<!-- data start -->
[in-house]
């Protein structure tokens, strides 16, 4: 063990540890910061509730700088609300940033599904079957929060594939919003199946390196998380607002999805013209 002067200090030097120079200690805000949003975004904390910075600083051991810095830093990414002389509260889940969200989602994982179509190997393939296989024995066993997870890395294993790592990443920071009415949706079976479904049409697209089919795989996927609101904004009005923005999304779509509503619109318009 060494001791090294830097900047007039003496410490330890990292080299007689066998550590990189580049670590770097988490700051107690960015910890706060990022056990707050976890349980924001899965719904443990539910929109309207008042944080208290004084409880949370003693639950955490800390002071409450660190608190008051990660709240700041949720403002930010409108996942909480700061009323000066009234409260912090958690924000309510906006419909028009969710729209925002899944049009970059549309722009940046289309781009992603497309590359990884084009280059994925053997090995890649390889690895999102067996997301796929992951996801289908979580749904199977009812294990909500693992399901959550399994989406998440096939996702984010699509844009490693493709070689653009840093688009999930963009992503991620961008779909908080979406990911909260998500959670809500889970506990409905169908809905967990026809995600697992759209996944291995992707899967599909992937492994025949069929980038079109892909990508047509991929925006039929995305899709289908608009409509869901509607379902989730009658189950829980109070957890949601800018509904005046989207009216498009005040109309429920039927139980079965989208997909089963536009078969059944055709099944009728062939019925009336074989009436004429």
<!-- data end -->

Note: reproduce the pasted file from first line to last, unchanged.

[in-house]
């Protein structure tokens, strides 16, 4: 063990540890910061509730700088609300940033599904079957929060594939919003199946390196998380607002999805013209 002067200090030097120079200690805000949003975004904390910075600083051991810095830093990414002389509260889940969200989602994982179509190997393939296989024995066993997870890395294993790592990443920071009415949706079976479904049409697209089919795989996927609101904004009005923005999304779509509503619109318009 060494001791090294830097900047007039003496410490330890990292080299007689066998550590990189580049670590770097988490700051107690960015910890706060990022056990707050976890349980924001899965719904443990539910929109309207008042944080208290004084409880949370003693639950955490800390002071409450660190608190008051990660709240700041949720403002930010409108996942909480700061009323000066009234409260912090958690924000309510906006419909028009969710729209925002899944049009970059549309722009940046289309781009992603497309590359990884084009280059994925053997090995890649390889690895999102067996997301796929992951996801289908979580749904199977009812294990909500693992399901959550399994989406998440096939996702984010699509844009490693493709070689653009840093688009999930963009992503991620961008779909908080979406990911909260998500959670809500889970506990409905169908809905967990026809995600697992759209996944291995992707899967599909992937492994025949069929980038079109892909990508047509991929925006039929995305899709289908608009409509869901509607379902989730009658189950829980109070957890949601800018509904005046989207009216498009005040109309429920039927139980079965989208997909089963536009078969059944055709099944009728062939019925009336074989009436004429």